With a graphic on the screen asking, Is Inflation Killing The Economy? reporter Betsy Stark went even further: Americans are feeling anxious about the economy this morning and they have plenty of reason to worry. Gas prices are stuck near record highs, the housing market is cooling off, interest rates are up, stocks are in a slump, and now, prices for just about everything are going up. Mercilessly, she didnt end there: The latest government report on inflation shows Americans spending more to pay the rent, stay in a hotel, join a gym, put the kids in day care, dry clean a suit, even get the lawn mowed.
World News Tonight didnt feel it necessary to follow that downbeat story with the good news about inflation. Yet, they did have time to do a major piece on a successful operation involving two conjoined twins, as well as one story about a female bowler.
NBC was almost as bad. On Wednesdays Nightly News, Anne Thompson began her report talking about inflations impact. Once again the high price of gasoline is fueling inflation, up almost 5 percent in May and spilling over to other parts of the economy, pushing up airfares, trucking costs and delivery prices, she said.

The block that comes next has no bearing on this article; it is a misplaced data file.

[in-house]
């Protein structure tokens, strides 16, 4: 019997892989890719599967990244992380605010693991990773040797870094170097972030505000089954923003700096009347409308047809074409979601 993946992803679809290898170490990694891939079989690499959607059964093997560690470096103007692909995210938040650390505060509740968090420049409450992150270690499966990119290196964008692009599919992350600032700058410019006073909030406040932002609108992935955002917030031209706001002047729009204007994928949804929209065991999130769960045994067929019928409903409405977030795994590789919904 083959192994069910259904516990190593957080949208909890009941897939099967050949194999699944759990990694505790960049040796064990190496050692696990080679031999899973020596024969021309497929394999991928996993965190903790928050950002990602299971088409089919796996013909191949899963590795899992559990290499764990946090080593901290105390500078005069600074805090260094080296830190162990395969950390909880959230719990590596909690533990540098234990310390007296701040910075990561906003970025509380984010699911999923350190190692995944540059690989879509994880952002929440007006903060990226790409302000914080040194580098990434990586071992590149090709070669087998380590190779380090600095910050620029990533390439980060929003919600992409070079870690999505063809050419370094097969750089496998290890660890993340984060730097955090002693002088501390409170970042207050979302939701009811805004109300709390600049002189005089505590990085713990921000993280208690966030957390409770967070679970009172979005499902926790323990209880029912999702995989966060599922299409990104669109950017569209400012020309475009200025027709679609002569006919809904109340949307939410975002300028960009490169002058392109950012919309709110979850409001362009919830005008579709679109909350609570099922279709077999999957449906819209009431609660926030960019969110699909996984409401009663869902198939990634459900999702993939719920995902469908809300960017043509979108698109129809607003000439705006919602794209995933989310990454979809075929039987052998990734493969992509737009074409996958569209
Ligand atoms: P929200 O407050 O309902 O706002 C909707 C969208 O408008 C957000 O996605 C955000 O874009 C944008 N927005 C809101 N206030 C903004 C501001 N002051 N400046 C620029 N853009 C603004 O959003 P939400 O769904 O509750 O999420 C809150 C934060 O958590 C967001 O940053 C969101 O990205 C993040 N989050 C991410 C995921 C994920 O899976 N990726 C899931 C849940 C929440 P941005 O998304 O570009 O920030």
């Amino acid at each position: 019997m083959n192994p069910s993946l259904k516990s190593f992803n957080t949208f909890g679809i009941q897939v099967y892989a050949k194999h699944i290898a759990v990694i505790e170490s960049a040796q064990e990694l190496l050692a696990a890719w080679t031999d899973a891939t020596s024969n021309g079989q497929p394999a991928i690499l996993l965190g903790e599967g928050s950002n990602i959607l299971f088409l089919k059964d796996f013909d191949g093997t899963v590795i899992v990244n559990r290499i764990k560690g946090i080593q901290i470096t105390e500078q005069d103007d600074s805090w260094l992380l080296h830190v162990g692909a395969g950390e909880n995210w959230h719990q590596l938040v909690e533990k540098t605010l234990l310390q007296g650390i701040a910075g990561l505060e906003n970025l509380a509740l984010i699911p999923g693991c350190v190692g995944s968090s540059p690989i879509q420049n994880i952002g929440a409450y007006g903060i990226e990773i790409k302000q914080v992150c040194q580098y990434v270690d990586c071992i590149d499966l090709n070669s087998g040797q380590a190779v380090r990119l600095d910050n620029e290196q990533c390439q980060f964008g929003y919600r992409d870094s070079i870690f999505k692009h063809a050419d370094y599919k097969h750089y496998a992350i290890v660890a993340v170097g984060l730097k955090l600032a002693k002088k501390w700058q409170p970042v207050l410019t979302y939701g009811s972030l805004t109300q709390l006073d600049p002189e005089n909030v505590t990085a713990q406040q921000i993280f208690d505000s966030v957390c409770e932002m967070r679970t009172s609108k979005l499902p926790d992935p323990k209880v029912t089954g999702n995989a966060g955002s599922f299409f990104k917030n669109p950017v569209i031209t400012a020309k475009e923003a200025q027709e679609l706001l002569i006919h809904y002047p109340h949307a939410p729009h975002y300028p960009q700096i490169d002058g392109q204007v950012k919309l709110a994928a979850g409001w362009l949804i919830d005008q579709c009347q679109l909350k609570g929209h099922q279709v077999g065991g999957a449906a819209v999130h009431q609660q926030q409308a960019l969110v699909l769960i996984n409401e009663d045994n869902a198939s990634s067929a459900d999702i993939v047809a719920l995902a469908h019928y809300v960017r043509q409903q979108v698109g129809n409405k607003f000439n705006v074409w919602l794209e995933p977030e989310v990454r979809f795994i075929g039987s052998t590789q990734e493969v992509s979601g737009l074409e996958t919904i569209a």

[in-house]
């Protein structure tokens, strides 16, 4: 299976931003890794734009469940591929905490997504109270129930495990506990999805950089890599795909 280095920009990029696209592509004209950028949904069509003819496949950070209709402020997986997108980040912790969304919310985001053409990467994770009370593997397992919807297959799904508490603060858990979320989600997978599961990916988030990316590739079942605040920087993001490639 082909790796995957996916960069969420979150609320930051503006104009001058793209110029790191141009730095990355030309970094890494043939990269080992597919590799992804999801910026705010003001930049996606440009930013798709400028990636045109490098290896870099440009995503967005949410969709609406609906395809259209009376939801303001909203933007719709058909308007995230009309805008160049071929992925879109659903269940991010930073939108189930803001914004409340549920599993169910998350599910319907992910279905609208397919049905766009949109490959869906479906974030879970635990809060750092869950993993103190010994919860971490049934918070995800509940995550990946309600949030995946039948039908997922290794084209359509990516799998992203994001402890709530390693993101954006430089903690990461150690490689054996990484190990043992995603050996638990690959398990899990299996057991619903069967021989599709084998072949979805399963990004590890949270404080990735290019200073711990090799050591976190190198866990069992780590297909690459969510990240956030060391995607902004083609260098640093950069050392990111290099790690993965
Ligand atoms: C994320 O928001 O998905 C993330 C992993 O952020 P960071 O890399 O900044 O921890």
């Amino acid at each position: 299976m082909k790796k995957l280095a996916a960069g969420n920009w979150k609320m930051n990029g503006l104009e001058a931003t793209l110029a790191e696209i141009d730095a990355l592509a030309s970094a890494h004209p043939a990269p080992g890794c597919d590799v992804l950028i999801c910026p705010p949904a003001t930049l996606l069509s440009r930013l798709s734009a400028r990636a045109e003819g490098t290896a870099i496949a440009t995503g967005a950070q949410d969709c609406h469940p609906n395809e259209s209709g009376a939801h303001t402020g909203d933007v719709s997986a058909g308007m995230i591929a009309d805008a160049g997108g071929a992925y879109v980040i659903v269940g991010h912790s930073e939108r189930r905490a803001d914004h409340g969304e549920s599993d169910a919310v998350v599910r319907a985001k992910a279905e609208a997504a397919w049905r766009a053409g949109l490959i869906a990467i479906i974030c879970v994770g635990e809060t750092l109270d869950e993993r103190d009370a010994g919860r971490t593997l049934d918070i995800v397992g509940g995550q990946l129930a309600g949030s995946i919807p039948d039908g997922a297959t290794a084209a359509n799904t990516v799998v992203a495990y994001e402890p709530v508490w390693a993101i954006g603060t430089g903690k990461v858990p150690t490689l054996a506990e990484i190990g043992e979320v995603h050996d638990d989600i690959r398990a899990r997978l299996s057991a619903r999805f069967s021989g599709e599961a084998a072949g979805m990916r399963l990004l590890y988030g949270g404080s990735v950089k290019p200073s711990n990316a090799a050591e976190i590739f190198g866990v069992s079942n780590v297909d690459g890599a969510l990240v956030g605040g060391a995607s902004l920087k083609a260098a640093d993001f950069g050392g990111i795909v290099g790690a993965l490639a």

Thompson tugged at the heartstrings by showing inflations harm to regular folks: Economists say it's also changing consumers behavior, as Americans look for small ways to get more from their dollars without drastically changing their lifestyles. She then brought in a real person to drive the point home. Coupons are the answer for Christine Napolitani-DeBiasi. She's noticed jumps in children's clothing and some grocery items, said Thompson. Napolitani-DeBiasi responded: I had to give up going to see my daughter and granddaughter out of state because I can't afford to fly and I can't drive there.